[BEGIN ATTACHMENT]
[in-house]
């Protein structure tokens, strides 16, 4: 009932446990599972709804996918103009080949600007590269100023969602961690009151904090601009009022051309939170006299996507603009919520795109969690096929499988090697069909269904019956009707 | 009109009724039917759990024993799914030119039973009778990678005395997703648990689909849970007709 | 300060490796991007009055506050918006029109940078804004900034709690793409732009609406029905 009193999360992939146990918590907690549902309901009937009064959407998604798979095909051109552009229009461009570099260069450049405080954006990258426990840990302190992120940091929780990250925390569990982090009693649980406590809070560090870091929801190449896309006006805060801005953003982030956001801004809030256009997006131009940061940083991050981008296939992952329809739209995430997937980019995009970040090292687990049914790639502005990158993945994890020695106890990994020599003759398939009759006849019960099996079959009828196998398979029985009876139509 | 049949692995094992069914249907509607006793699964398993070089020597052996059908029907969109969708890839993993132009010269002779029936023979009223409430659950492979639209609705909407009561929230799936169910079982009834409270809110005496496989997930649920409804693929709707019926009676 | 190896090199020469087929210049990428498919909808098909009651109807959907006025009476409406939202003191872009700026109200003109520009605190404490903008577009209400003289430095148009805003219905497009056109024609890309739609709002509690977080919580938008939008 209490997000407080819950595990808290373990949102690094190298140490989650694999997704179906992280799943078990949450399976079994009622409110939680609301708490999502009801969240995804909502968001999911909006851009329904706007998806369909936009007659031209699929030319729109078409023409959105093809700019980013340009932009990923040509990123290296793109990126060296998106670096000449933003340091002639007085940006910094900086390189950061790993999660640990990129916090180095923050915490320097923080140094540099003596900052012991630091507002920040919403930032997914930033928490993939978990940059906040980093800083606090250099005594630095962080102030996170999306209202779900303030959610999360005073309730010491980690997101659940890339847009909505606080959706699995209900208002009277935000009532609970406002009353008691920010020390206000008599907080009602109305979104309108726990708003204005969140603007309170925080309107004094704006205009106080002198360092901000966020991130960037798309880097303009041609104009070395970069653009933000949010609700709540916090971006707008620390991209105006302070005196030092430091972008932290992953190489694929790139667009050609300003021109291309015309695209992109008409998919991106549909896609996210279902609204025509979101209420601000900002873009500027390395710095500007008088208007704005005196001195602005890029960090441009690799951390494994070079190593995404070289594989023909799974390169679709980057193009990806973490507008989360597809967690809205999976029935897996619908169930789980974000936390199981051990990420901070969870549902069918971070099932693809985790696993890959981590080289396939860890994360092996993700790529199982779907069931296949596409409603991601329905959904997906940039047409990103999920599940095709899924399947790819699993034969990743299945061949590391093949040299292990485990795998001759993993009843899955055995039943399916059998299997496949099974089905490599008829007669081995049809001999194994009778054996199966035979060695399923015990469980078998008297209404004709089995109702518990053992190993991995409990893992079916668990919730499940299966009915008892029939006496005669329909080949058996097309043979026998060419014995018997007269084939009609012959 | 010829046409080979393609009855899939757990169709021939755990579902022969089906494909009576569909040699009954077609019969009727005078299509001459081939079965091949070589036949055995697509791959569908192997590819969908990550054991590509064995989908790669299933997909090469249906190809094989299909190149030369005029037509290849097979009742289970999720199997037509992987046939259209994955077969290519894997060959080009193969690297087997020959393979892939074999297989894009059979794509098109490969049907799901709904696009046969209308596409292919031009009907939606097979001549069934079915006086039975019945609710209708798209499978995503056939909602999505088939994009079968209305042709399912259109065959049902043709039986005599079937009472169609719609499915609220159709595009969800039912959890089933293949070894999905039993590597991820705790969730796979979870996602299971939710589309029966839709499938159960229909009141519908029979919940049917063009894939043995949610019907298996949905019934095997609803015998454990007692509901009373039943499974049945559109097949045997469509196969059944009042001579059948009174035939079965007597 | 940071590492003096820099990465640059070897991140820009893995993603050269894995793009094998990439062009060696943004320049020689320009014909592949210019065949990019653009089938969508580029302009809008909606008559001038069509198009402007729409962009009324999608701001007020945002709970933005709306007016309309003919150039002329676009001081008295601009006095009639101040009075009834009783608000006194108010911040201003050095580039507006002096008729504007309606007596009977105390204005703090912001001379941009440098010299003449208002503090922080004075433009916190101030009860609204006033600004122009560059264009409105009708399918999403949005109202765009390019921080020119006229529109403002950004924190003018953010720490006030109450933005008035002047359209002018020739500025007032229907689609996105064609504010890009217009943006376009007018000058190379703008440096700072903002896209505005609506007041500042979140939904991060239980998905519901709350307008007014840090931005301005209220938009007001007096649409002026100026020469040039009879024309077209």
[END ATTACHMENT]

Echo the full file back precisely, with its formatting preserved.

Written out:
[in-house]
């Protein structure tokens, strides 16, 4: 009932446990599972709804996918103009080949600007590269100023969602961690009151904090601009009022051309939170006299996507603009919520795109969690096929499988090697069909269904019956009707 | 009109009724039917759990024993799914030119039973009778990678005395997703648990689909849970007709 | 300060490796991007009055506050918006029109940078804004900034709690793409732009609406029905 009193999360992939146990918590907690549902309901009937009064959407998604798979095909051109552009229009461009570099260069450049405080954006990258426990840990302190992120940091929780990250925390569990982090009693649980406590809070560090870091929801190449896309006006805060801005953003982030956001801004809030256009997006131009940061940083991050981008296939992952329809739209995430997937980019995009970040090292687990049914790639502005990158993945994890020695106890990994020599003759398939009759006849019960099996079959009828196998398979029985009876139509 | 049949692995094992069914249907509607006793699964398993070089020597052996059908029907969109969708890839993993132009010269002779029936023979009223409430659950492979639209609705909407009561929230799936169910079982009834409270809110005496496989997930649920409804693929709707019926009676 | 190896090199020469087929210049990428498919909808098909009651109807959907006025009476409406939202003191872009700026109200003109520009605190404490903008577009209400003289430095148009805003219905497009056109024609890309739609709002509690977080919580938008939008 209490997000407080819950595990808290373990949102690094190298140490989650694999997704179906992280799943078990949450399976079994009622409110939680609301708490999502009801969240995804909502968001999911909006851009329904706007998806369909936009007659031209699929030319729109078409023409959105093809700019980013340009932009990923040509990123290296793109990126060296998106670096000449933003340091002639007085940006910094900086390189950061790993999660640990990129916090180095923050915490320097923080140094540099003596900052012991630091507002920040919403930032997914930033928490993939978990940059906040980093800083606090250099005594630095962080102030996170999306209202779900303030959610999360005073309730010491980690997101659940890339847009909505606080959706699995209900208002009277935000009532609970406002009353008691920010020390206000008599907080009602109305979104309108726990708003204005969140603007309170925080309107004094704006205009106080002198360092901000966020991130960037798309880097303009041609104009070395970069653009933000949010609700709540916090971006707008620390991209105006302070005196030092430091972008932290992953190489694929790139667009050609300003021109291309015309695209992109008409998919991106549909896609996210279902609204025509979101209420601000900002873009500027390395710095500007008088208007704005005196001195602005890029960090441009690799951390494994070079190593995404070289594989023909799974390169679709980057193009990806973490507008989360597809967690809205999976029935897996619908169930789980974000936390199981051990990420901070969870549902069918971070099932693809985790696993890959981590080289396939860890994360092996993700790529199982779907069931296949596409409603991601329905959904997906940039047409990103999920599940095709899924399947790819699993034969990743299945061949590391093949040299292990485990795998001759993993009843899955055995039943399916059998299997496949099974089905490599008829007669081995049809001999194994009778054996199966035979060695399923015990469980078998008297209404004709089995109702518990053992190993991995409990893992079916668990919730499940299966009915008892029939006496005669329909080949058996097309043979026998060419014995018997007269084939009609012959 | 010829046409080979393609009855899939757990169709021939755990579902022969089906494909009576569909040699009954077609019969009727005078299509001459081939079965091949070589036949055995697509791959569908192997590819969908990550054991590509064995989908790669299933997909090469249906190809094989299909190149030369005029037509290849097979009742289970999720199997037509992987046939259209994955077969290519894997060959080009193969690297087997020959393979892939074999297989894009059979794509098109490969049907799901709904696009046969209308596409292919031009009907939606097979001549069934079915006086039975019945609710209708798209499978995503056939909602999505088939994009079968209305042709399912259109065959049902043709039986005599079937009472169609719609499915609220159709595009969800039912959890089933293949070894999905039993590597991820705790969730796979979870996602299971939710589309029966839709499938159960229909009141519908029979919940049917063009894939043995949610019907298996949905019934095997609803015998454990007692509901009373039943499974049945559109097949045997469509196969059944009042001579059948009174035939079965007597 | 940071590492003096820099990465640059070897991140820009893995993603050269894995793009094998990439062009060696943004320049020689320009014909592949210019065949990019653009089938969508580029302009809008909606008559001038069509198009402007729409962009009324999608701001007020945002709970933005709306007016309309003919150039002329676009001081008295601009006095009639101040009075009834009783608000006194108010911040201003050095580039507006002096008729504007309606007596009977105390204005703090912001001379941009440098010299003449208002503090922080004075433009916190101030009860609204006033600004122009560059264009409105009708399918999403949005109202765009390019921080020119006229529109403002950004924190003018953010720490006030109450933005008035002047359209002018020739500025007032229907689609996105064609504010890009217009943006376009007018000058190379703008440096700072903002896209505005609506007041500042979140939904991060239980998905519901709350307008007014840090931005301005209220938009007001007096649409002026100026020469040039009879024309077209």